Zombieland is a good start to what could be a very promising career for one Ruben Fleischer. There’s skill in his work on this film despite some nitpicks that could be seen as flaws. The film in the end was very funny and fun to watch from start to end. While to story was very simplified (this probably helped in minimizing the pitfalls Fleischer had to avoid in his first major film production) with characters that was fleshed out just enough for the audience to connect with the final product delivered on the hypse which preceded this film. Zombie film fans would get a huge laugh and kick out of this very quick under-90 minute production while even those who are not into zombies much would still find themselves laughing and being entertained. Zombieland may not be scary in comparison to some of the great zombie films of past but it more than makes up for that with energy, life and a genius of a cameo scene that would be the talk of the town.

Queen and Mega-Man Together At Last

I think every gamer worth his console and controller knows that old-school awesome includes anything Mega-Man. People who love their rock knows that one must give proper homage to the Mercury, May, Deacon and Taylor…more known as Queen. What would be more awesome than either two? I’m glad you’ve been asking that question. There’s only one good and proper answer: Mega-Man and Queen together.

What better way for the two to come together than what you shall witness below…prepare to GRIN.

10 Best Films of 2009

While some have called 2009 as not being so great in terms of quality films, there have been others who think the year was a very good year for films from start to finish. Not all the best films of 2009 came out during the so-called “awards season” from October thru December. Some of the worst films, in my opinion, were released very late in the year and clearly done so to try and force its way into award contention. While the year of 2009 saw some very good films come out early in the year and, to my surprise, even during the popcorn and brainless season of the summer blockbusters.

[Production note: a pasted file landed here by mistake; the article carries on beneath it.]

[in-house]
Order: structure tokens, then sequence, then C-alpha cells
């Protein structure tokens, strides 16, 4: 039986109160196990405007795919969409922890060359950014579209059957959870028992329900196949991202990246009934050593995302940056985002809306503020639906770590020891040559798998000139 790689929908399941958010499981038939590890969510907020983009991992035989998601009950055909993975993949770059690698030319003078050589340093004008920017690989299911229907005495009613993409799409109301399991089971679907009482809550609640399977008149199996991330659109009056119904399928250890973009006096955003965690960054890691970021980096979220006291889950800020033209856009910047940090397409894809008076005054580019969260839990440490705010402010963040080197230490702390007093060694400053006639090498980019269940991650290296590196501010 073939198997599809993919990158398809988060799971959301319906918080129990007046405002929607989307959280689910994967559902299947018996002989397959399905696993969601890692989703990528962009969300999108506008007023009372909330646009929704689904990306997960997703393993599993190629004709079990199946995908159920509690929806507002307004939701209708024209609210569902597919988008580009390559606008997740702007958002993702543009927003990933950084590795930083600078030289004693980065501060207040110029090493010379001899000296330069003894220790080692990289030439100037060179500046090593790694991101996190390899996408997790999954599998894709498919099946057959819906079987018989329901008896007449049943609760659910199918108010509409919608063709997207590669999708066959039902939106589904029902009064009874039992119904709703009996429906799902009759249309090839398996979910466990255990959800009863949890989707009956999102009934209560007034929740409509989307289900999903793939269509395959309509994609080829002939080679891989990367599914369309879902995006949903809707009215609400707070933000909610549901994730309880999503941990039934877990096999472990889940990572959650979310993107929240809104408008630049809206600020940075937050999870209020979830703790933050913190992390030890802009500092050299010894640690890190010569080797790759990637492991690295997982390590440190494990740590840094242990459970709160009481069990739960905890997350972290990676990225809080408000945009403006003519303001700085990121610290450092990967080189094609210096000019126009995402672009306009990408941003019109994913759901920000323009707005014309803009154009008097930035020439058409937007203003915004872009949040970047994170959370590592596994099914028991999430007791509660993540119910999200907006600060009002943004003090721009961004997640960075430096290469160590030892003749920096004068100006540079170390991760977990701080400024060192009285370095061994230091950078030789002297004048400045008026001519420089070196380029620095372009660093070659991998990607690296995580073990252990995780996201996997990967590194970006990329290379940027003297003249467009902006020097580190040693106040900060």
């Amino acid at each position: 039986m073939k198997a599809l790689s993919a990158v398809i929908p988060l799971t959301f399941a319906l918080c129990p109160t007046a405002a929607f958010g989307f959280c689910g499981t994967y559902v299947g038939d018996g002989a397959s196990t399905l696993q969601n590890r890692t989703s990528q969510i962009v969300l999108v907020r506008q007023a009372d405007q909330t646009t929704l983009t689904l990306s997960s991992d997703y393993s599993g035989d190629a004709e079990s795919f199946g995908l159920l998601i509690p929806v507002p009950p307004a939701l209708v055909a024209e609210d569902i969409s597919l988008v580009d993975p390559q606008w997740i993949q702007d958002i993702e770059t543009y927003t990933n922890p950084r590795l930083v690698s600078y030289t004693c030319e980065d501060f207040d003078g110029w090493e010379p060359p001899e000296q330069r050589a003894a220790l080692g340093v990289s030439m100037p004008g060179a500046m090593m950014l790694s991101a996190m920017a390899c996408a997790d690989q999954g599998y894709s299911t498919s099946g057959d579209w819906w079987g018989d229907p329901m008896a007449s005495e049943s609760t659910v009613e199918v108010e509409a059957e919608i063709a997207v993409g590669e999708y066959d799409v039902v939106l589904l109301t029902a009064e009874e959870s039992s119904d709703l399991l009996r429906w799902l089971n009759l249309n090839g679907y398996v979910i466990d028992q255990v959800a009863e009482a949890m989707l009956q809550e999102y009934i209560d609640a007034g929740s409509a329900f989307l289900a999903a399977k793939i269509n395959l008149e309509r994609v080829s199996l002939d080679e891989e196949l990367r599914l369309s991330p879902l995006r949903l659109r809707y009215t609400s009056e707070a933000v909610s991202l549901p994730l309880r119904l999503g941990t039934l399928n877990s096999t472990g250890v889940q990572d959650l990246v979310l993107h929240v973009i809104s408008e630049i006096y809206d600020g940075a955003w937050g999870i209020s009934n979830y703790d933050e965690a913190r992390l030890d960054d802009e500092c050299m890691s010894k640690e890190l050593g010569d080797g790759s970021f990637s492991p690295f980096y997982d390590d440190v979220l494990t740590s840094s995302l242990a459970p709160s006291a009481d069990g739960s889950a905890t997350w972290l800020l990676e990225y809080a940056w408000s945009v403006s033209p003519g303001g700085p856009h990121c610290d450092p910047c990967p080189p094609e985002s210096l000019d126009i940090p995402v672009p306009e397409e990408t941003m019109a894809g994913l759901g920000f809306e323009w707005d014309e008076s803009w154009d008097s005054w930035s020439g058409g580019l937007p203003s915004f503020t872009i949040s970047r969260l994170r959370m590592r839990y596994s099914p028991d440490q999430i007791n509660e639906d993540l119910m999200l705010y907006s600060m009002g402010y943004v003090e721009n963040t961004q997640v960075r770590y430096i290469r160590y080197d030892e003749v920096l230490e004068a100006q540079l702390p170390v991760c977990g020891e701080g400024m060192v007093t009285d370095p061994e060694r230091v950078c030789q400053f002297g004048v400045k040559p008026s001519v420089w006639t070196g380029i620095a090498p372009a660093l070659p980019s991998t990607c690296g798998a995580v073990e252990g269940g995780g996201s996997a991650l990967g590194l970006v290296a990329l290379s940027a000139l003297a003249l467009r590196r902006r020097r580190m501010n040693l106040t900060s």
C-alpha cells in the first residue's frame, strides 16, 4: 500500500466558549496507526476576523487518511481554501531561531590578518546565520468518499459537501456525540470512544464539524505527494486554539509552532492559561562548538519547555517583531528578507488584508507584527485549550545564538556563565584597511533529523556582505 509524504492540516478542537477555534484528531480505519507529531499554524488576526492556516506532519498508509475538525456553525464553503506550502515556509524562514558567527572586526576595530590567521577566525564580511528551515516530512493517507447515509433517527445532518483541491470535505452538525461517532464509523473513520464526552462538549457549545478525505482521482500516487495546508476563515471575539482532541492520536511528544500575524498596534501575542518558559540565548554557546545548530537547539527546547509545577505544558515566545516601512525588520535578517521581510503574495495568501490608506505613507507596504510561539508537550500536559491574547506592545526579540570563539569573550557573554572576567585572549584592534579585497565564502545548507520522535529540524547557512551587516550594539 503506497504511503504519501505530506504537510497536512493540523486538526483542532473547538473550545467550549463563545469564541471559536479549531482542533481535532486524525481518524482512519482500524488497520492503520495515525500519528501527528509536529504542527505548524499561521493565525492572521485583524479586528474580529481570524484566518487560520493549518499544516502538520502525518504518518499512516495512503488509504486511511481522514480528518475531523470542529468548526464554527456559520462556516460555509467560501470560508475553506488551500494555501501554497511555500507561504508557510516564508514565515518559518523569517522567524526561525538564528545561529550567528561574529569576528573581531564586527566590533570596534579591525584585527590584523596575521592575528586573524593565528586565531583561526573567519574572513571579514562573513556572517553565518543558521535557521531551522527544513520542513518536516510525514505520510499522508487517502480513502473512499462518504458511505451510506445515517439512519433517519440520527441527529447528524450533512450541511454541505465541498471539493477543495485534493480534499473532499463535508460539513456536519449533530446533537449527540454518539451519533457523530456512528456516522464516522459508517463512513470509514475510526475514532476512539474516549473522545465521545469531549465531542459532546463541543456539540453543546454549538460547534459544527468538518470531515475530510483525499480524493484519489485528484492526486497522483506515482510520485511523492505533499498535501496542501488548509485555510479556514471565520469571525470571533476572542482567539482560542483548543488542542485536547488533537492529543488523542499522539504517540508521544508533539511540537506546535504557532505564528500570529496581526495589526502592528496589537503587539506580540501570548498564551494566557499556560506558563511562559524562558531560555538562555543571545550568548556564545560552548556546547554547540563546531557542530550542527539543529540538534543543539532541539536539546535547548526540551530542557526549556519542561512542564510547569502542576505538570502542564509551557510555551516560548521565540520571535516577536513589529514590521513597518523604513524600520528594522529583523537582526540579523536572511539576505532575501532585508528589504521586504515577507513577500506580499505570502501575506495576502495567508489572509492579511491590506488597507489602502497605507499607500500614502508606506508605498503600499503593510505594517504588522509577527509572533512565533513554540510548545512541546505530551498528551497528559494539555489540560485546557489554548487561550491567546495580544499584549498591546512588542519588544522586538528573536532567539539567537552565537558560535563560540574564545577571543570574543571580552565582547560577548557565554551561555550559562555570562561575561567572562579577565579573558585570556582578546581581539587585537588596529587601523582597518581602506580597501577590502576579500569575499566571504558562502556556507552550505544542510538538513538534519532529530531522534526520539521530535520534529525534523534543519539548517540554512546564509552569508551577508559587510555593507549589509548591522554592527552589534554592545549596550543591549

My list consists of the 10 films I saw in 2009 which I believe to be the best of all them. Some people will probably agree with me on and some won’t. Some of my picks may have been little seen outside of independent arthouse theaters or film festivals but it doesn’t diminish just how much I think it deserves inclusion in a “best of” list. In the end, I thought these films doesn’t just celebrate what’s great about films but also celebrating those filmmakers who show that when given room to breathe and do things their way magic can still happen.

10. Bad Lieutenant: Port of Call – New Orleans (dir. Werner Herzog)

9. The Messenger (dir. Oren Moverman)

8. Collapse (dir. Chris Smith)

7. Moon (dir. Duncan Jones)

6. Der Baader Meinhof Komplex (dir. Uli Edel)

5. Avatar (dir. James Cameron)

4. Up In The Air (dir. Jason Reitman)

3. District 9 (dir. Neill Blomkamp)

2. Inglourious Basterds (dir. Quentin Tarantino

1. The Hurt Locker (dir. Kathryn Bigelow)